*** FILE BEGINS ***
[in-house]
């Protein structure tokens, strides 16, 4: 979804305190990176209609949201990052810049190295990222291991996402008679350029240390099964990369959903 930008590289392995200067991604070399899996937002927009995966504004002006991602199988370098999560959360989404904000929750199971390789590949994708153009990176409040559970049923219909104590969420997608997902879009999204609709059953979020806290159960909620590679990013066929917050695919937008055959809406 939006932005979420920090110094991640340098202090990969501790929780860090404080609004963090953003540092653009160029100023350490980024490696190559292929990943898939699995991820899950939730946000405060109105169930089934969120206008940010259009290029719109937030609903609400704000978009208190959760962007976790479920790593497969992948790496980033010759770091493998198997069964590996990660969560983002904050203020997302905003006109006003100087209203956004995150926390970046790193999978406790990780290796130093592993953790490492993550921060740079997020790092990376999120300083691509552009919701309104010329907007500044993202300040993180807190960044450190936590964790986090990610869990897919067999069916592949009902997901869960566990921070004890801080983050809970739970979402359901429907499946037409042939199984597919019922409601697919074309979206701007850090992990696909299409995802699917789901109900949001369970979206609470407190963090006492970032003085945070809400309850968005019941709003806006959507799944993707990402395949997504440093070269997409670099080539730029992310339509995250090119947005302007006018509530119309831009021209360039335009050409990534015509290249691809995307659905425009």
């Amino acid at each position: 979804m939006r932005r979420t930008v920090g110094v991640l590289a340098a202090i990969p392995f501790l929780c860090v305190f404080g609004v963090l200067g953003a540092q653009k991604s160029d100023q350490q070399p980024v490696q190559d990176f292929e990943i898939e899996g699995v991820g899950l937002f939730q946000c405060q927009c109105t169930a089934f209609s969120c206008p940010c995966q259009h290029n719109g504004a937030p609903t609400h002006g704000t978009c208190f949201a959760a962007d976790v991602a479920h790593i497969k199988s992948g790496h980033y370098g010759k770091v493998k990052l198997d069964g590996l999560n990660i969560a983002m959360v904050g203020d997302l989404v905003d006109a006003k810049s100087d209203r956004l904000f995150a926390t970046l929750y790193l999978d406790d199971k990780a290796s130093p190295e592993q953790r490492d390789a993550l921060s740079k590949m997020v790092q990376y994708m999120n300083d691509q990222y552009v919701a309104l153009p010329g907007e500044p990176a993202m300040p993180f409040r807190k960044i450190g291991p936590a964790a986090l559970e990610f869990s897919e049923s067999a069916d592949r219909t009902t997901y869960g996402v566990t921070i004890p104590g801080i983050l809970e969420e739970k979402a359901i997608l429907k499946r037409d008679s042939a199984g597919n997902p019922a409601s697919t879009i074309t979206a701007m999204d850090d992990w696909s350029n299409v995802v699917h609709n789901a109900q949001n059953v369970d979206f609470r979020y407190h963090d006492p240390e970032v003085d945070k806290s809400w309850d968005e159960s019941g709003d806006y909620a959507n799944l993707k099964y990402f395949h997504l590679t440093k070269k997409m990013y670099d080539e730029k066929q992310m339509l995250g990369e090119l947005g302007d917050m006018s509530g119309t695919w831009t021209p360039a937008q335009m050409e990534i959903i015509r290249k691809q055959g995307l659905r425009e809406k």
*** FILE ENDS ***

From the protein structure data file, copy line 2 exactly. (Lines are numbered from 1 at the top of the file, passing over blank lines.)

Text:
């Protein structure tokens, strides 16, 4: 979804305190990176209609949201990052810049190295990222291991996402008679350029240390099964990369959903 930008590289392995200067991604070399899996937002927009995966504004002006991602199988370098999560959360989404904000929750199971390789590949994708153009990176409040559970049923219909104590969420997608997902879009999204609709059953979020806290159960909620590679990013066929917050695919937008055959809406 939006932005979420920090110094991640340098202090990969501790929780860090404080609004963090953003540092653009160029100023350490980024490696190559292929990943898939699995991820899950939730946000405060109105169930089934969120206008940010259009290029719109937030609903609400704000978009208190959760962007976790479920790593497969992948790496980033010759770091493998198997069964590996990660969560983002904050203020997302905003006109006003100087209203956004995150926390970046790193999978406790990780290796130093592993953790490492993550921060740079997020790092990376999120300083691509552009919701309104010329907007500044993202300040993180807190960044450190936590964790986090990610869990897919067999069916592949009902997901869960566990921070004890801080983050809970739970979402359901429907499946037409042939199984597919019922409601697919074309979206701007850090992990696909299409995802699917789901109900949001369970979206609470407190963090006492970032003085945070809400309850968005019941709003806006959507799944993707990402395949997504440093070269997409670099080539730029992310339509995250090119947005302007006018509530119309831009021209360039335009050409990534015509290249691809995307659905425009």